Who knew poison could be so much fun?
Crowds of people of all ages are piling into the nearly pitch-black exhibition, “The Power of Poison,” at the American Museum of Natural History to immerse themselves in all things concerning the sinister toxins. But in between being terrified by scary stories out of the jungles of Colombia and trying to solve murder mysteries, visitors are also being reminded of how poison is relevant to our daily lives in both good and bad ways; theobromine in chocolate gives dogs seizures, but research on the foxglove flower, which causes heart attacks in animals, has helped create heart disease drugs for humans.
The exhibition is broken up into four major sections: poison in nature, poison in myth and legend, villains and victims, and poison for good. The first of these is more of an anti-travel brochure for Colombia, detailing the Chocó rain forest plants and animals’ use of poison for survival. The ubiquitous dangers, ranging from golden poison frogs to deadly vines and scary ants, may be almost more frightening than the vestiges of the drug wars. But the show’s curators aren’t trying to just shock and entertain viewers; they want to explain the reason for all the toxicity. The exhibit points out, for instance, that immobile plants face over 500,000 types of insects who want to feed on them. Their best defense is poison.
Perhaps the most fun part of the exhibition is the section on poison in myth and legend. Starring Snow White, Romeo & Juliet, witches, mad hatters, a Chinese emperor, and Harry Potter, the show delves into the history of poison and pop culture. Most visitors will know the story of the Mad Hatter (hatmakers exposed him to mercury that left him “mad”), but some may not know the legend of Emperor Qin, who united China, but in his zealous quest for immortality drank mercury. He went so far as to have rivers of mercury set up in his tomb, along with his famous thousand-soldier strong Terracotta Army.
We all know about witches and their wicked brews (Hocus Pocus anyone?), but the reality is that many of the potion ingredients we find in fiction are real toxins including opiates, hallucinogens, and aphrodisiacs. In 1927, one German historian tried a recipe for a witch potion that dated back to 1589 and described experiencing wild dreams in which he was able to fly, and that “finally progressed to erotic licentiousness.” According to the exhibition, a second person tried the same potion and died.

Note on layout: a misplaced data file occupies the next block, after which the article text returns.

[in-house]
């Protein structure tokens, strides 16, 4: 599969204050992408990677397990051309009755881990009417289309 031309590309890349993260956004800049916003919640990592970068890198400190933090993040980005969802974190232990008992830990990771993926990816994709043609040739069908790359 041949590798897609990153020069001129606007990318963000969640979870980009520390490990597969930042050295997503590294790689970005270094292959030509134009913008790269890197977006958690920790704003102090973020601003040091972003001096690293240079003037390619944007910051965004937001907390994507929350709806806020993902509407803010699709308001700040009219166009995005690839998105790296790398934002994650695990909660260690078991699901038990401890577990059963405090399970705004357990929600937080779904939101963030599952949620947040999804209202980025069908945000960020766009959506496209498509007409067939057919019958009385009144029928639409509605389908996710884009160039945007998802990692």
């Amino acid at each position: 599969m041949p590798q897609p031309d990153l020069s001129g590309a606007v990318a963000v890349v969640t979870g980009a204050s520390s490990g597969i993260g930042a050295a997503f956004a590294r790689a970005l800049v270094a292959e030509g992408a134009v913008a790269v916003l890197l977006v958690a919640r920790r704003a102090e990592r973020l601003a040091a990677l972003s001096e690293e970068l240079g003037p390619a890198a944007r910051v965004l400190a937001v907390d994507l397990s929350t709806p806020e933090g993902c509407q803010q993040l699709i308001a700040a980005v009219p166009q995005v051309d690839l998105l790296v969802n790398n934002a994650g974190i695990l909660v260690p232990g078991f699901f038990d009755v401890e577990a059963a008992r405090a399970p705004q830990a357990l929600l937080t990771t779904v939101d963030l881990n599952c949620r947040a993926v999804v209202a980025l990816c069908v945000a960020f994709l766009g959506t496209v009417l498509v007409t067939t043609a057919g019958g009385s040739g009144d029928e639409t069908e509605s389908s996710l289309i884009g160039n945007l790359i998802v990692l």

A section on villains and victims is quite similar, detailing historical figures like Nero (who employed a professional poisoner, and who favored offing people with cherry laurel water), Cleopatra, Lucrezia Borgia, Napoleon, and Ponce de Leon. All were either allegedly killed by poison (Napoleon thought his captors were poisoning him, but it turned out he had stomach cancer and was suffering from arsenic in the green walls at St. Helena) or employed poison (Lucrezia allegedly wore a hollow ring full of a poison called la cantarella).
The curators left no stone unturned in their attempt to make the exhibition a form of infotainment; there is a Broadway-esque presentation in between the final two sections, which keeps the seats filled as an exuberant man in a lab coat explains how poisons work. Also in this pick-me-up are murder mysteries for visitors to solve.
And finally, in case the terror has become overwhelming, the exhibition ends with a portion on poison for good, highlighting the toxins found in nature that have saved lives. The needles of the yew tree can kill you, but the bark is important for many modern drugs. And many wealthy, image-conscious visitors have probably encountered botulinium toxin, of which one-millionth of a gram can kill you, but doctors use it in safe doses to fix closed eyes, jaw clenching, and for Botox.
The exhibition is well worth seeing, despite the crowds. (Though the museum attempts to control the number of visitors with timed entries, there is usually a swarm). Besides, you might find just that right potion to spice up the weekend.
‘The Power of Poison’ is on display at the American Museum of Natural History in New York City through August 10, 2014.